Break in journey

The driving time must not exceed 4.5 hours without a break in the journey. The driver must therefore take a break of at least 45 minutes after driving for 4.5 hours at the latest. According to the legal definition, a break in the journey is any period in which the driver is not allowed to drive or carry out any other work and which is used exclusively for recreation. Unlike the daytime rest, the recovery phase can be completed as a passenger in the moving vehicle. Waiting times - for example when clearing the border or when loading or unloading the vehicle - count as a break in the journey if the expected duration is known in advance. The same applies to the times in the passenger seat or in the sleeping cabin in the moving vehicle as well as on ferry and train journeys.

Alternatively, the break in the journey can be split by first inserting a 15-minute break and then a 30-minute break. It is important here that the total driving time, starting from the previous regular rest period, i.e. H. a break in the journey, daily or weekly rest period, up to the beginning of the 30-minute break in the journey, does not exceed the required limit of four and a half hours.

When splitting, on the one hand the sequence of the short followed by the long break in the journey must be observed and, on the other hand, the maximum duration of uninterrupted driving time must be observed. However, breaks in the journey may not be added to the daily rest period.

However, if the driver carries out other activities before starting the journey, the Working Hours Act also requires that the first break must be taken after no more than six hours of working time (not driving time).

The following break times are possible in regular service: Trip breaks of 3 × 15 min, 2 × 20 min or 1 × 30 min. The 1/6 rule can also be used for regular services with an average stop distance of less than 3 km, which states that the turning times must be 1/6 of the actual driving time. Creditable turning times must last at least 10 minutes, whereby the creditable turning time can be reduced to 8 minutes by means of a collective agreement.

Weekly driving time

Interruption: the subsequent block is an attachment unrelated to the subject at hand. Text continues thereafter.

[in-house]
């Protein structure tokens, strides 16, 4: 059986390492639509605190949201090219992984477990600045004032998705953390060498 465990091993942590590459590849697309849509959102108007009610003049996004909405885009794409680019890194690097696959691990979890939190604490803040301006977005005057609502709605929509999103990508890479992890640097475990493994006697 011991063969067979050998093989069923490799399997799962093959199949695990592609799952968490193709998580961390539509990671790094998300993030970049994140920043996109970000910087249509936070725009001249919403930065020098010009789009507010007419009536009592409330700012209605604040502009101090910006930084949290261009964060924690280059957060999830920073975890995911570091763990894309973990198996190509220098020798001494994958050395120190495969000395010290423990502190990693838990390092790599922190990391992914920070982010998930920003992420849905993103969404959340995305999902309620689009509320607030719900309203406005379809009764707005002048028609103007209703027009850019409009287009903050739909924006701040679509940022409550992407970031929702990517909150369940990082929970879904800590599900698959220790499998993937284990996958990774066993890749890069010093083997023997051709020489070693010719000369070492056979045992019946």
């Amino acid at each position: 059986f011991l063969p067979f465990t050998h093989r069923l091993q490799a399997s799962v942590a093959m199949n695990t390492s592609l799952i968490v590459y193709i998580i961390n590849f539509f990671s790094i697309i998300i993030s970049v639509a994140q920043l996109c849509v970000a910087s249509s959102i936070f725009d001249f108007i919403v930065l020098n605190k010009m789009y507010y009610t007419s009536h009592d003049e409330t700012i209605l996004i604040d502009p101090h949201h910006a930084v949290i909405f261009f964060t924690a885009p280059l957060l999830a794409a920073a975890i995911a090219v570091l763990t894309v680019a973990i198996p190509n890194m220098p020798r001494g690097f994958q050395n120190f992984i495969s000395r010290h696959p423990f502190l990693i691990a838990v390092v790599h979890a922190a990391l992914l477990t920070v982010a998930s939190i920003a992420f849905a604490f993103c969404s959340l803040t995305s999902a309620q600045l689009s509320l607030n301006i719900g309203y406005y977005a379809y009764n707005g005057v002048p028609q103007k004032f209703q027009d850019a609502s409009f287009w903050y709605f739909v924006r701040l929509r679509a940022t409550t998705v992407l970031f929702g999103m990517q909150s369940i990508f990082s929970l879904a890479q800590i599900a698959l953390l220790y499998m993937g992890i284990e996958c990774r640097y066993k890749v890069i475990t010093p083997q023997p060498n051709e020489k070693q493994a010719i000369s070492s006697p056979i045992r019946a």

The weekly driving time may not exceed 56 hours. However, the total driving time during two consecutive weeks must not exceed 90 hours, so that if the driving time is fully used in the first week and in the second week, a maximum of 34 hours may be driven. The week is defined as the period from Monday midnight to Sunday midnight (calendar week).

rest time

Rest times are times in which the driver can freely dispose of his time for a certain minimum period of time. Every driver or professional driver (BKF) must observe daily and weekly rest periods. Times of work or readiness for work as well as the time in the cabin spent in the moving vehicle are not idle times. The rest time can be spent in the vehicle, provided that it is equipped with a suitable sleeping facility according to § 8a (2) No. 1 for BKF and the BKF is not driving and is not located at the company's location.

Daily rest

The regular daily rest period is at least eleven hours. If it lasts at least nine but less than eleven hours, it is a reduced daily rest period. The driver or the BKF must take a daily rest period within each 24-hour period. The 24-hour period does not need to be the same as the calendar day. The daily rest period can be reduced to nine hours three times within a calendar week and between two weekly rest periods without having to make up for the reduced period. The full daily rest period can be taken in two parts (“splitting”), whereby the first part must cover an uninterrupted period of at least three hours and the second part an uninterrupted period of at least nine hours. Compliance with this order is binding. It should be noted here that it makes no legally relevant difference where the driver spends the night, i.e. it can be reduced to nine hours of rest if the driver spends the night at home or if he spends the night in the vehicle during a tour.